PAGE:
This was the first case before the Court of Appeal concerning meaning and effect of s.1(1) of the Defamation Act 2013 (DEA 2013) as to serious harm. C sued four publications by three defendant publishers over articles.
C contended that each of these articles was seriously defamatory of him and that the publication of each caused or was likely to cause serious harm to his reputation so satisfying the test in s.1(1) of the DEA 2013 that: “A statement is not defamatory unless its publication has caused or is likely to cause serious harm to the reputation of the claimant”. Below, the court had held that the s.1(1) requirement was satisfied with respect to each of these articles. The Ds appealed.
The Court held that: s.1(1) created a threshold from substantiality (a product of case law) to seriousness; defamation law’s presumption of damage, accrual on publication, the established position on limitation and the single meaning rule were all unaffected; issues of serious harm can be dealt with at hearings on meaning and that if the meaning so assessed is evaluated as seriously defamatory it will ordinarily then be proper to draw an inference of serious reputational harm; courts should ordinarily be slow to direct a preliminary issue, involving substantial evidence, on a dispute as to whether serious reputational harm has been caused or is likely to be caused by the published statement; a defendant disputing the existence of serious harm may in an appropriate case issue a Part 24 summary judgment application or issue a Jameel application; all interlocutory process in such cases should be sought to be managed in a way that is proportionate and cost-effective and actively promotes the overriding objective.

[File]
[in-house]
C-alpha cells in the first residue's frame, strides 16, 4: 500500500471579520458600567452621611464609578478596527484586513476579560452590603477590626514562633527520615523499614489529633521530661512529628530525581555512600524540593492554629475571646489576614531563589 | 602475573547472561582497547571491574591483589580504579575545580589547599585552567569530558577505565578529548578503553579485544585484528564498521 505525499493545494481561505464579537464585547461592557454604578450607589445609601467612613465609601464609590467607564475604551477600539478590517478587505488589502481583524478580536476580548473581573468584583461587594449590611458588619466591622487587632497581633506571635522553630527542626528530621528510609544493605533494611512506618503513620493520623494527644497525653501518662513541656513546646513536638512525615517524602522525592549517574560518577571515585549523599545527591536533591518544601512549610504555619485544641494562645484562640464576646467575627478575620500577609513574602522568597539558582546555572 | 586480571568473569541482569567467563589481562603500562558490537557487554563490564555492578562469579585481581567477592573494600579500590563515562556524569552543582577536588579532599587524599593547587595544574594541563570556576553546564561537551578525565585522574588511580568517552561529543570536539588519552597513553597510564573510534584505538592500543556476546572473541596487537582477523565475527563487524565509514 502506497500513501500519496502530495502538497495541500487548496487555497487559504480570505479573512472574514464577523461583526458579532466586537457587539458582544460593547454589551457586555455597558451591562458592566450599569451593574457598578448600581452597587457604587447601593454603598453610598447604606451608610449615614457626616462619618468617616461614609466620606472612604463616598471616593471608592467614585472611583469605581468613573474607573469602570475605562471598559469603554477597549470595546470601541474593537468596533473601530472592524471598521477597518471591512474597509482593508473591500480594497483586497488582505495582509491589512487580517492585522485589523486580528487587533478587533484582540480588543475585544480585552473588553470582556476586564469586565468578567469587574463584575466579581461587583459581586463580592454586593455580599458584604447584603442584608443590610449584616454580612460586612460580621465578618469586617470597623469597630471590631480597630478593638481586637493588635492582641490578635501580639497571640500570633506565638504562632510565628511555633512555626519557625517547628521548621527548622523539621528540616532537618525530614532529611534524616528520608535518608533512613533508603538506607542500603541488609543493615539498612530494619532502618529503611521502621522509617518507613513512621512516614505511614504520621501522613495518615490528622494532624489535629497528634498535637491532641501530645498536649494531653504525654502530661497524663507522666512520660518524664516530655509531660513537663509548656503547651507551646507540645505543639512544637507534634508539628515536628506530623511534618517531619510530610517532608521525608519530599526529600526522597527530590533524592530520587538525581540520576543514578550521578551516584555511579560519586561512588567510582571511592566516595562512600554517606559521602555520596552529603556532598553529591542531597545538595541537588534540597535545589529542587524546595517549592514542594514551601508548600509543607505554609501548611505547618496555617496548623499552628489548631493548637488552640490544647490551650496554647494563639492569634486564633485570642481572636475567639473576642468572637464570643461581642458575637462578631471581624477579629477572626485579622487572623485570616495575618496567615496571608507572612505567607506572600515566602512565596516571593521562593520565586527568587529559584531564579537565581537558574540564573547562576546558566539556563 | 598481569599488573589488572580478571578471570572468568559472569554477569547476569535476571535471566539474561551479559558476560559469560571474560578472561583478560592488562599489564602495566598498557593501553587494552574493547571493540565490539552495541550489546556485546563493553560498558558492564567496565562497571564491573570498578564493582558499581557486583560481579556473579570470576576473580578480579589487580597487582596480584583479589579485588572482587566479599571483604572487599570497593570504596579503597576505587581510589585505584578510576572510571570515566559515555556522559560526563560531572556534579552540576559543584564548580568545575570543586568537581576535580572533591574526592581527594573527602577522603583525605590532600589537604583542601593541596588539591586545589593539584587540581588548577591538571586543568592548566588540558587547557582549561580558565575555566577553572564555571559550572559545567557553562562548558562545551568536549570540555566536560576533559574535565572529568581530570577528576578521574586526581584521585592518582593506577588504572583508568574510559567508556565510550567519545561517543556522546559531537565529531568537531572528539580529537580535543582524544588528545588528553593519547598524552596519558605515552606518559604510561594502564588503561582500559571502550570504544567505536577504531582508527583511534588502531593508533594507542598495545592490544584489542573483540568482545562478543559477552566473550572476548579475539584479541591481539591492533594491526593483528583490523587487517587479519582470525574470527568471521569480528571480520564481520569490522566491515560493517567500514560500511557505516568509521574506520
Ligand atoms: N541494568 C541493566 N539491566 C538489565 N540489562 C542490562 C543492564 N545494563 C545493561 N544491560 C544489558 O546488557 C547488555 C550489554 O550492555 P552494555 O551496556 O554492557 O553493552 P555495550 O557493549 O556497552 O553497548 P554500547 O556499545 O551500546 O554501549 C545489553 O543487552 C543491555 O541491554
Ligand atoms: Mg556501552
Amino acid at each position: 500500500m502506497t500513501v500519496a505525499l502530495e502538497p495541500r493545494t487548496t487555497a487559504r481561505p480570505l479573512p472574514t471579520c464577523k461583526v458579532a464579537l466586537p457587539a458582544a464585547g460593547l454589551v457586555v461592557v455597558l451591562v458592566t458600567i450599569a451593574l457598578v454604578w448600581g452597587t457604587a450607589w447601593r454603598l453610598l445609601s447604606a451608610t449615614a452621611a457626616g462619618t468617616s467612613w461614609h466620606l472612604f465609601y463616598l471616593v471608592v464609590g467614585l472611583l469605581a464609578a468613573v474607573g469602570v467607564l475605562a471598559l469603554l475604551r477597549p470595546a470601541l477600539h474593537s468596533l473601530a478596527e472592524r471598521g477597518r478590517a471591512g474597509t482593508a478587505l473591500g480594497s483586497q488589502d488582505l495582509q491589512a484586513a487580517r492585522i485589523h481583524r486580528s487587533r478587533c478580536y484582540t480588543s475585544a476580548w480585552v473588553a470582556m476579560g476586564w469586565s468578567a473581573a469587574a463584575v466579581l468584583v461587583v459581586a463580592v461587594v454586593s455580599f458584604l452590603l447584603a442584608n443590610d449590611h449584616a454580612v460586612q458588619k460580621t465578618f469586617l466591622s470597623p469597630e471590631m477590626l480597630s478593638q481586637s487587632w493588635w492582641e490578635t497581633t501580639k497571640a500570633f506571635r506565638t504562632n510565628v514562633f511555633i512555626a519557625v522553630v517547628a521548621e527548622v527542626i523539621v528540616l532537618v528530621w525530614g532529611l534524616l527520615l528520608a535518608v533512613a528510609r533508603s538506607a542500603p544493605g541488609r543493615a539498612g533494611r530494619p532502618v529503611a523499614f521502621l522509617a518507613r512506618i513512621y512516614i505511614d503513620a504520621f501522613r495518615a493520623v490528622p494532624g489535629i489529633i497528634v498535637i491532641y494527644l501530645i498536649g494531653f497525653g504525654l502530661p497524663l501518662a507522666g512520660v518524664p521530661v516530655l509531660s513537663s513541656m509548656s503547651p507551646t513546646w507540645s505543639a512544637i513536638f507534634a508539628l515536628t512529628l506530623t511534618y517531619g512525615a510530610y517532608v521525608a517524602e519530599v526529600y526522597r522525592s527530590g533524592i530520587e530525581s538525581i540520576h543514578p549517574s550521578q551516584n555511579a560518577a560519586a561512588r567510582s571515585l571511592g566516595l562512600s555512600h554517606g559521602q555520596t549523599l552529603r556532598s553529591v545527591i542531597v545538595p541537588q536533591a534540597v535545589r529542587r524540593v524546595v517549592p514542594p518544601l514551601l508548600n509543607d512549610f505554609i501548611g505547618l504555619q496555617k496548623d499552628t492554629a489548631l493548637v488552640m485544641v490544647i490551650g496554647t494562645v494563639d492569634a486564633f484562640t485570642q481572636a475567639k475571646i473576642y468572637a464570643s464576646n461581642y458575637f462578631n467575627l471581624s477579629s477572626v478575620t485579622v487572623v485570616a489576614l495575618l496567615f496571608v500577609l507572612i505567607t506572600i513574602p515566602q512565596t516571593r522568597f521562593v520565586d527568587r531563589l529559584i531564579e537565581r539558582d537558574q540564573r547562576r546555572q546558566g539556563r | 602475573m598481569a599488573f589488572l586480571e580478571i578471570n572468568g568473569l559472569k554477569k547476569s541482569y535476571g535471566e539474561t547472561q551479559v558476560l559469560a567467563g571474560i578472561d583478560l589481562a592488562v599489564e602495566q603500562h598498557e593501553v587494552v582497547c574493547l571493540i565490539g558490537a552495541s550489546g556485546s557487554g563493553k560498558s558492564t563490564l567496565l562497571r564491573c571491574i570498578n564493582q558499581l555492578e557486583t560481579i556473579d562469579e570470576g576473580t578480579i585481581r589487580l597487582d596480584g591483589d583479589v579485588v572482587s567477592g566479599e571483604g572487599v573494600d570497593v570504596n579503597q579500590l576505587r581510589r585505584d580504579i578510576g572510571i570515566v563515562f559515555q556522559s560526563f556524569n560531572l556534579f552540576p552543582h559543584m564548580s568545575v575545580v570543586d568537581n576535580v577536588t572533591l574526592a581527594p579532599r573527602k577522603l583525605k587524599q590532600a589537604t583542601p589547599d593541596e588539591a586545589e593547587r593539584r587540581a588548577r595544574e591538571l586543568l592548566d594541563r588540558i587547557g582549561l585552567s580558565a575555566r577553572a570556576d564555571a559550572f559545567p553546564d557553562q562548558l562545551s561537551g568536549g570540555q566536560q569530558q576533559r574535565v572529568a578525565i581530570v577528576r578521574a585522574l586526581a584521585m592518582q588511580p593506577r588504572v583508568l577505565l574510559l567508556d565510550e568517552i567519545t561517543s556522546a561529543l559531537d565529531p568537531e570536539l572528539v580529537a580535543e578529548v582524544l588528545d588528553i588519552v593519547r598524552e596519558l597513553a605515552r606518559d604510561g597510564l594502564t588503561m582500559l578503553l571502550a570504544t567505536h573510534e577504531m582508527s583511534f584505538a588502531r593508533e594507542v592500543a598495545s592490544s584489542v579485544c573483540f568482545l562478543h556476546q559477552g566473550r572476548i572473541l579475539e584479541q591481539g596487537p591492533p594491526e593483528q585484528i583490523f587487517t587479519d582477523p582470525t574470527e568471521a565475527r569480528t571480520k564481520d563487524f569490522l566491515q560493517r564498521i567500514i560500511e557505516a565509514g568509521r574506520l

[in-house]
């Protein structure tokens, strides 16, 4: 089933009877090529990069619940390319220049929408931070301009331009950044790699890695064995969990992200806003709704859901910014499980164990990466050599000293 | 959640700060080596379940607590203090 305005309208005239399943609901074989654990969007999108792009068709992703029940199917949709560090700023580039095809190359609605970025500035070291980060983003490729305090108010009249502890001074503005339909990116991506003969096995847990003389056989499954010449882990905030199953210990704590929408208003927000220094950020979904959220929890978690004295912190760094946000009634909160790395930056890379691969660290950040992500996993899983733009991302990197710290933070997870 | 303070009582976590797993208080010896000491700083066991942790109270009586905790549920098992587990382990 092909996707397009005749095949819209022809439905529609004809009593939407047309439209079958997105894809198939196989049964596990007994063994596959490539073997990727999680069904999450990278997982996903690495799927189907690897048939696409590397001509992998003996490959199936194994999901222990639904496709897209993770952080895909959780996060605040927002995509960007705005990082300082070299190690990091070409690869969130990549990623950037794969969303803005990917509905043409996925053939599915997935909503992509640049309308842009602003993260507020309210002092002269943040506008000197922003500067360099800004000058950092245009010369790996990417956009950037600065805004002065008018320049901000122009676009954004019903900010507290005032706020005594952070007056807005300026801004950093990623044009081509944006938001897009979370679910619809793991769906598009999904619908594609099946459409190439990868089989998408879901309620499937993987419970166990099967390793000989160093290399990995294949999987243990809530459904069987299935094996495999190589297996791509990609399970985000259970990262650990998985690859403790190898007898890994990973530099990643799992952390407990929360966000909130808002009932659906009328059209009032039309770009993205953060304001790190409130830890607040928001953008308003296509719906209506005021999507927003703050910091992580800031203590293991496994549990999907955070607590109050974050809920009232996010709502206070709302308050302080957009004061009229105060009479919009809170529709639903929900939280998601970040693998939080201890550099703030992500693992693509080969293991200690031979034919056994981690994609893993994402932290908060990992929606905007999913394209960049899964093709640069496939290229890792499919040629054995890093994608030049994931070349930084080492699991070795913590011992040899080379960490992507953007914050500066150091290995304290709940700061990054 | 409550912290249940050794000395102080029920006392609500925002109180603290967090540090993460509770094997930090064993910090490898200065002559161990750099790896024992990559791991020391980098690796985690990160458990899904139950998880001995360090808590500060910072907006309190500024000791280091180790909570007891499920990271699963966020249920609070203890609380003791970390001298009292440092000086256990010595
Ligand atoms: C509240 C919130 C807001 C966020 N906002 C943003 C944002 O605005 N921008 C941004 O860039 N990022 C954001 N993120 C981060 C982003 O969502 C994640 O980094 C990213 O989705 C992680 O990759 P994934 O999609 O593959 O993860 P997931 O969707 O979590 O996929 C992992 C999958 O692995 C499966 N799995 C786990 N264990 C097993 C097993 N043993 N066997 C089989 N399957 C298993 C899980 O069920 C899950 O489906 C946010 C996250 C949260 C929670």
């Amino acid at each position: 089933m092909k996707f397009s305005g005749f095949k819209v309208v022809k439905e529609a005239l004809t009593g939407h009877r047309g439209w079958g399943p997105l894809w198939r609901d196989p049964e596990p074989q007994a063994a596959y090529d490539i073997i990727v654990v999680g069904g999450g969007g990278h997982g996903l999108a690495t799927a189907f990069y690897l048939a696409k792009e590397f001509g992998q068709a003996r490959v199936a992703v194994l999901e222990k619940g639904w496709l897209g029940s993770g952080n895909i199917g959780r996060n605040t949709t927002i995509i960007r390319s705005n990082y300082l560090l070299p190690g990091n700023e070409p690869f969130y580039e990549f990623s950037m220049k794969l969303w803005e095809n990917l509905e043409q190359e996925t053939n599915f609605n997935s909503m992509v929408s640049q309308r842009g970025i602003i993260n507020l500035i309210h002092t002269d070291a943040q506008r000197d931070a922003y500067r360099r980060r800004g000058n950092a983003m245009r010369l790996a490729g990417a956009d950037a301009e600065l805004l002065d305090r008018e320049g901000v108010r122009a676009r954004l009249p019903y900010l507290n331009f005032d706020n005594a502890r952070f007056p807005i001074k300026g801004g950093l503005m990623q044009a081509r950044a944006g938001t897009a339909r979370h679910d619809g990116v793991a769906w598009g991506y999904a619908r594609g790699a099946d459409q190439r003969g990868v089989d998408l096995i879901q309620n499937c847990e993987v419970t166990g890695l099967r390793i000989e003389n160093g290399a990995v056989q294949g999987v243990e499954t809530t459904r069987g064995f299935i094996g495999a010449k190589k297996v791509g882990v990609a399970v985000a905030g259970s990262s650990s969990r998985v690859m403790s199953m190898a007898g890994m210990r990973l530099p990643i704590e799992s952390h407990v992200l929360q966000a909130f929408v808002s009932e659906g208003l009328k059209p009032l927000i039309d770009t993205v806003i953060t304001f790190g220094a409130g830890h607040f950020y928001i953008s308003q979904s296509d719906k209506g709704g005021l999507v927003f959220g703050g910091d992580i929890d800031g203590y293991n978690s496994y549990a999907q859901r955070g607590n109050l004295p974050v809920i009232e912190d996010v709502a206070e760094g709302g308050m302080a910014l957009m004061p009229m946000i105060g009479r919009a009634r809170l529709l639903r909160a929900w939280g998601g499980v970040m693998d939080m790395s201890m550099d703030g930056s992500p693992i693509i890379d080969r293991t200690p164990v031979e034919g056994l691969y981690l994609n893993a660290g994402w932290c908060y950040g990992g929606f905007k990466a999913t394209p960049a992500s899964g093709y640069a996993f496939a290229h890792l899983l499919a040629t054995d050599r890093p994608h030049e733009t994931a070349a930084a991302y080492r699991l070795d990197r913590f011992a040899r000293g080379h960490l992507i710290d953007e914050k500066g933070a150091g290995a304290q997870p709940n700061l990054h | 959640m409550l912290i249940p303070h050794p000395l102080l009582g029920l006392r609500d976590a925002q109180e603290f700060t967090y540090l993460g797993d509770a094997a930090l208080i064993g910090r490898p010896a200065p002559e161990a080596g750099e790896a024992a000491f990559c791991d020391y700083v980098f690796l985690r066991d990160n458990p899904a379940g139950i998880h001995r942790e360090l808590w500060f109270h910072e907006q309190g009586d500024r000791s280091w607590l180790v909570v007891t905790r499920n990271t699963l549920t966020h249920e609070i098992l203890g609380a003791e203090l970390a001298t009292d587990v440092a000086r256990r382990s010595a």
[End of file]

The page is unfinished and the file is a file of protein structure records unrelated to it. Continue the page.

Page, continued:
The Court made clear that it was not commenting on s.1(2) DEA 2013 (serious harm in respect of bodies trading for profit).